I would say it would be hard to say if there is or is not an ongoing angel fallout, but that may be besides the point anyway.

    What I’m surprised no one has addressed is the possibility that, once in ‘heaven’, in whatever form it takes, we’ll also have a full understanding of what ‘hell’ really is as well, and that idea would act as a deterrent to wanting anything but the presence of God. Free will would still be active, and we would simply be constantly choosing to stay in union with God because we fully know the scope of the other option.

    Sort of like, we’re no longer looking through a glass darkly. Or is that too… contrived?

  11. Anthony,

    I don’t think it is too contrived at all. I am looking forward to a resurrection experience that finally opens up what it really means to live as a “true human” as Christ was/is a true human. Hooray for Plato and all of that Cave crap, I am excited about getting out of the cave!

    Shawn

  12. ADJ,

    I never got back to you.

    On the embodiment of evil. I know that the second I say this some will start quoting verses of apocalyptic literature at me; but there seems to me to be a fair amount of ambiguity surrounding “The Satan,” literally translated “The Accuser,” in Scripture. I will not deny there are some passages that want to give “him” form and history, but from Job to Jesus there is no uniform picture of this “person.”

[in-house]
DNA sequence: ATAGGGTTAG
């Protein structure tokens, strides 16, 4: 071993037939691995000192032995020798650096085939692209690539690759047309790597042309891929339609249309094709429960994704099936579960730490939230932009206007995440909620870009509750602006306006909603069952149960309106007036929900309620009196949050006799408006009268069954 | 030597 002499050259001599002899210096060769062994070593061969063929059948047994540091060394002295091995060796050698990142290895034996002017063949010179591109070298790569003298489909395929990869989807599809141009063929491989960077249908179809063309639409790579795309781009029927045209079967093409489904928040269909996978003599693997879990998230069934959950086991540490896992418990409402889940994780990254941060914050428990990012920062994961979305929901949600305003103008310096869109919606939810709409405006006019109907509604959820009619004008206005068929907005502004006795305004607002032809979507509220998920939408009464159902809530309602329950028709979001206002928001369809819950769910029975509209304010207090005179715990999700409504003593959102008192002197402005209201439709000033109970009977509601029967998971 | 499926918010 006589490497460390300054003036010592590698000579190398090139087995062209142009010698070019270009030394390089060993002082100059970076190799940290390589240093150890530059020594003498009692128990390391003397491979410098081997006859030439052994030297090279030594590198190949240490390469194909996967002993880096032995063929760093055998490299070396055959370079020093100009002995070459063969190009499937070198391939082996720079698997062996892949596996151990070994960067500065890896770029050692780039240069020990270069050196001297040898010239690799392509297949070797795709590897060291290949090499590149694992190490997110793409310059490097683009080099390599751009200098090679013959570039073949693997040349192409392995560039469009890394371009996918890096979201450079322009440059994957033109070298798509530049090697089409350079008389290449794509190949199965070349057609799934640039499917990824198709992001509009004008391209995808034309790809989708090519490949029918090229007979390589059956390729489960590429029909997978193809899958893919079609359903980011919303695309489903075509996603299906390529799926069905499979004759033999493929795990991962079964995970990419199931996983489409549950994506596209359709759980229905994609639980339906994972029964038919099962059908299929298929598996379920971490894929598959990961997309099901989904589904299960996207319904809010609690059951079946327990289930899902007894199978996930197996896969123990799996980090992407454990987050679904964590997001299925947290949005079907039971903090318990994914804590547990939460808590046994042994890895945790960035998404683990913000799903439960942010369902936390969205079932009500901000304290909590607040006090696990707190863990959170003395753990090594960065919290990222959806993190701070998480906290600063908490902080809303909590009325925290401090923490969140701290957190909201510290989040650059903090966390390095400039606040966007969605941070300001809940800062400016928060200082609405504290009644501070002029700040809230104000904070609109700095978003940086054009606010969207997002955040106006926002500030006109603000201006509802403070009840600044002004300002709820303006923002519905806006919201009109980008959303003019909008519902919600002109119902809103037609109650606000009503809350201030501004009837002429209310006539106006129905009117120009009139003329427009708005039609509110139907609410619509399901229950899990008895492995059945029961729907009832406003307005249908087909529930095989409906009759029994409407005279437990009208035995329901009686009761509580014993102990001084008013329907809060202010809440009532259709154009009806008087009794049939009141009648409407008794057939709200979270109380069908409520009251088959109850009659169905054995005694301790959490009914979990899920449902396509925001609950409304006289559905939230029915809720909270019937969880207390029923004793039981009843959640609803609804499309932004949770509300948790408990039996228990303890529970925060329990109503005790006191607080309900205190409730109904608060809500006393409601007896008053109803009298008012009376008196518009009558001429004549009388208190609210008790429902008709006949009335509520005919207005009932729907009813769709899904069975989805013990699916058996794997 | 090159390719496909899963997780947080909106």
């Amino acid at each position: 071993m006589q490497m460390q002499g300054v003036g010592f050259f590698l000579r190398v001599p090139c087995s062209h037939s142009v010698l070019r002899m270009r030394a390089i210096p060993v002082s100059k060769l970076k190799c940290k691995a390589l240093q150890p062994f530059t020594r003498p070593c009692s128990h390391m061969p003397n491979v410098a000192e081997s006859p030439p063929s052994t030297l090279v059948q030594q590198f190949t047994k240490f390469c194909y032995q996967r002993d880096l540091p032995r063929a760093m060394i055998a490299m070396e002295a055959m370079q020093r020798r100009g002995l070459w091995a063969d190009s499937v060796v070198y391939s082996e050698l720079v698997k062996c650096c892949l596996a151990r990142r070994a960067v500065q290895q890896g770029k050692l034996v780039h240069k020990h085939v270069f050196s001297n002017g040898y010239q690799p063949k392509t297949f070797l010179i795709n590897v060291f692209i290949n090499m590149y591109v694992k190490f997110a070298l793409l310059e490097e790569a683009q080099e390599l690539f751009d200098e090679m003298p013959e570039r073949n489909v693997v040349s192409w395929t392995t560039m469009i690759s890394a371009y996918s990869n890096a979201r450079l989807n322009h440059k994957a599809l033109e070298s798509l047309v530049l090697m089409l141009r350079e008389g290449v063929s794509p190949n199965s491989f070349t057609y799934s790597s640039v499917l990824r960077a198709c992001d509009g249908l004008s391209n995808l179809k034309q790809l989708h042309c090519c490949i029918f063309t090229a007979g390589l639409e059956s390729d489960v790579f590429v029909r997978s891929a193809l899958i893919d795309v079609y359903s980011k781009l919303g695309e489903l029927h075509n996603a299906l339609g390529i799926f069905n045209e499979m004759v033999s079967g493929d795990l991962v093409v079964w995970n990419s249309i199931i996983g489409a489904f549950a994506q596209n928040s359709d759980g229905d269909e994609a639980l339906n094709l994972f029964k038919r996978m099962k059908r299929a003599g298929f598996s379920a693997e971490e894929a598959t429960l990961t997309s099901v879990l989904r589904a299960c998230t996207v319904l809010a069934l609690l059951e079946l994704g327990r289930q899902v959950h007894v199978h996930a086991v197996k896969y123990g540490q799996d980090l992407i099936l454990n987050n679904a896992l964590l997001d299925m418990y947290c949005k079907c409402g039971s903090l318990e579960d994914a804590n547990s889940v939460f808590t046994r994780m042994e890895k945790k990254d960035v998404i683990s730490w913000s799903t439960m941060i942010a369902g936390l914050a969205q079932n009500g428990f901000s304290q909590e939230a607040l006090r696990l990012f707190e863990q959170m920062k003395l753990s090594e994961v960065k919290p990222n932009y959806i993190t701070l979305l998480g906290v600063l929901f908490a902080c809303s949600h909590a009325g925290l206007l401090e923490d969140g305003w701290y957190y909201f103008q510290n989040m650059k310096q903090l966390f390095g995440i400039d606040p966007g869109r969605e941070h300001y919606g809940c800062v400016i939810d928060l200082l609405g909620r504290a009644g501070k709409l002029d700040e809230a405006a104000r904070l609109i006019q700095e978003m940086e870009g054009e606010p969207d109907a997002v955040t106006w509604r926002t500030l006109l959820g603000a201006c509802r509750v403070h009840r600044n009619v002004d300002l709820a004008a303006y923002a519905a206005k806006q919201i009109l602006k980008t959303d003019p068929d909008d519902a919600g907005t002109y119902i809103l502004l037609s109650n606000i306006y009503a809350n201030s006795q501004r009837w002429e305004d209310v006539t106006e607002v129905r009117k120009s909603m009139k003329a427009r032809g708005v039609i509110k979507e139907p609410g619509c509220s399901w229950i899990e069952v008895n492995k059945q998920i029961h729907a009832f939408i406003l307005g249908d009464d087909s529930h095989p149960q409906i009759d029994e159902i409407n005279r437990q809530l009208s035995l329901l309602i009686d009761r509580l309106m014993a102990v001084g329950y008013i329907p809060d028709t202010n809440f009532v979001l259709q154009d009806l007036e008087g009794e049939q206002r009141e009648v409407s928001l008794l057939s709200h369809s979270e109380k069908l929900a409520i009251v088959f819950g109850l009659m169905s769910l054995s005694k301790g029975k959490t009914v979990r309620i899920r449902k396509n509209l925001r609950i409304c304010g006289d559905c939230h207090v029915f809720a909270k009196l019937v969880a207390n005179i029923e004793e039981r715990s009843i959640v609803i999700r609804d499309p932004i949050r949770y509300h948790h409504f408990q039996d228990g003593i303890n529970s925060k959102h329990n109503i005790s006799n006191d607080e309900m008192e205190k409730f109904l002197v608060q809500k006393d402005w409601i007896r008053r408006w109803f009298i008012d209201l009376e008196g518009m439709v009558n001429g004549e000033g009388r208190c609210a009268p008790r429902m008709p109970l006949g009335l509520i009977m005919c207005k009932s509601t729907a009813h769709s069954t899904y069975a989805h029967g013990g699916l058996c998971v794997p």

Jesus seems to have envisioned “The Satan” as a spiritual force against Israel whom he was called to defeat, but again, the Temptation scene is thought by many (even N T Wright) to be a mythological story. The idea of the red guy with horns and a pitchfork needs to be laughed at. I know that many of the things I have been angry about with the theology of my upbringing was really a result of my anthropomorphisms, and not really the ideas behind them.

    In classical Christian theology, evil is thought of as the absence of good, not a positive force with will and purpose.

    As far as heaven. I think I’ll still let James post on eschatology rather than go into it on a thread. For now, I’ll just say that Resurrection points to something much more than drifting off into ‘Jesus land’ after we die.

  13. adhunt,

    Anthropomorphism… yep, probably the worst thing that ever happened to much of scripture. It sounds good and makes for nice flannel-graphs, until you think too much about it, and without the foundational idea that some scripture can and should be read symbolically or metaphorically, the overly literal ideas become unbearably weak and leave the believer wanting something with substance.